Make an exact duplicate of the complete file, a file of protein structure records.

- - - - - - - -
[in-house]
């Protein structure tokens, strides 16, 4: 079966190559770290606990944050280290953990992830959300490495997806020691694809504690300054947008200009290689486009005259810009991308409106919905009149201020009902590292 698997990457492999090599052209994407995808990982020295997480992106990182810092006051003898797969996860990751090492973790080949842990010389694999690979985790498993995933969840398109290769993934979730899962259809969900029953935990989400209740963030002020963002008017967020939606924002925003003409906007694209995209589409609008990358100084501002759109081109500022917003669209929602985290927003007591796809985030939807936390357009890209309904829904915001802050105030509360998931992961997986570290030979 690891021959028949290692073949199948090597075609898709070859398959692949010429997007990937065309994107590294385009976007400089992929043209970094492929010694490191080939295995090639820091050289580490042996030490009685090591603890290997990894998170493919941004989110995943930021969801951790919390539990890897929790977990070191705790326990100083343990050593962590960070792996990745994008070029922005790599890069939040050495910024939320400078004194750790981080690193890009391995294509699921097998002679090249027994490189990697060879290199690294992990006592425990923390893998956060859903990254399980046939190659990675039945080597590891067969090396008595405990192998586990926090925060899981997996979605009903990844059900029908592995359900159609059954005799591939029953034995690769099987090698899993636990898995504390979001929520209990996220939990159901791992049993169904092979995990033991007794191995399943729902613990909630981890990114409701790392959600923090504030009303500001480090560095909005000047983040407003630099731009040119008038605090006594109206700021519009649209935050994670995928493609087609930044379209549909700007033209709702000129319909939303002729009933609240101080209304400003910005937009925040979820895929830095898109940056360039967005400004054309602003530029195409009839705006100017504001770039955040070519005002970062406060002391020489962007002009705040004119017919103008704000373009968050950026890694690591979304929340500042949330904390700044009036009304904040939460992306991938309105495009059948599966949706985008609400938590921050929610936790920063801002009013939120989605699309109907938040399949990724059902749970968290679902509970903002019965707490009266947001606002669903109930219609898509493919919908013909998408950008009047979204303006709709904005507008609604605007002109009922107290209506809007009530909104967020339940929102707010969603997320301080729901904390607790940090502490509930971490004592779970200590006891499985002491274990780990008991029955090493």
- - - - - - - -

[in-house]
């Protein structure tokens, strides 16, 4: 079966190559770290606990944050280290953990992830959300490495997806020691694809504690300054947008200009290689486009005259810009991308409106919905009149201020009902590292 698997990457492999090599052209994407995808990982020295997480992106990182810092006051003898797969996860990751090492973790080949842990010389694999690979985790498993995933969840398109290769993934979730899962259809969900029953935990989400209740963030002020963002008017967020939606924002925003003409906007694209995209589409609008990358100084501002759109081109500022917003669209929602985290927003007591796809985030939807936390357009890209309904829904915001802050105030509360998931992961997986570290030979 690891021959028949290692073949199948090597075609898709070859398959692949010429997007990937065309994107590294385009976007400089992929043209970094492929010694490191080939295995090639820091050289580490042996030490009685090591603890290997990894998170493919941004989110995943930021969801951790919390539990890897929790977990070191705790326990100083343990050593962590960070792996990745994008070029922005790599890069939040050495910024939320400078004194750790981080690193890009391995294509699921097998002679090249027994490189990697060879290199690294992990006592425990923390893998956060859903990254399980046939190659990675039945080597590891067969090396008595405990192998586990926090925060899981997996979605009903990844059900029908592995359900159609059954005799591939029953034995690769099987090698899993636990898995504390979001929520209990996220939990159901791992049993169904092979995990033991007794191995399943729902613990909630981890990114409701790392959600923090504030009303500001480090560095909005000047983040407003630099731009040119008038605090006594109206700021519009649209935050994670995928493609087609930044379209549909700007033209709702000129319909939303002729009933609240101080209304400003910005937009925040979820895929830095898109940056360039967005400004054309602003530029195409009839705006100017504001770039955040070519005002970062406060002391020489962007002009705040004119017919103008704000373009968050950026890694690591979304929340500042949330904390700044009036009304904040939460992306991938309105495009059948599966949706985008609400938590921050929610936790920063801002009013939120989605699309109907938040399949990724059902749970968290679902509970903002019965707490009266947001606002669903109930219609898509493919919908013909998408950008009047979204303006709709904005507008609604605007002109009922107290209506809007009530909104967020339940929102707010969603997320301080729901904390607790940090502490509930971490004592779970200590006891499985002491274990780990008991029955090493």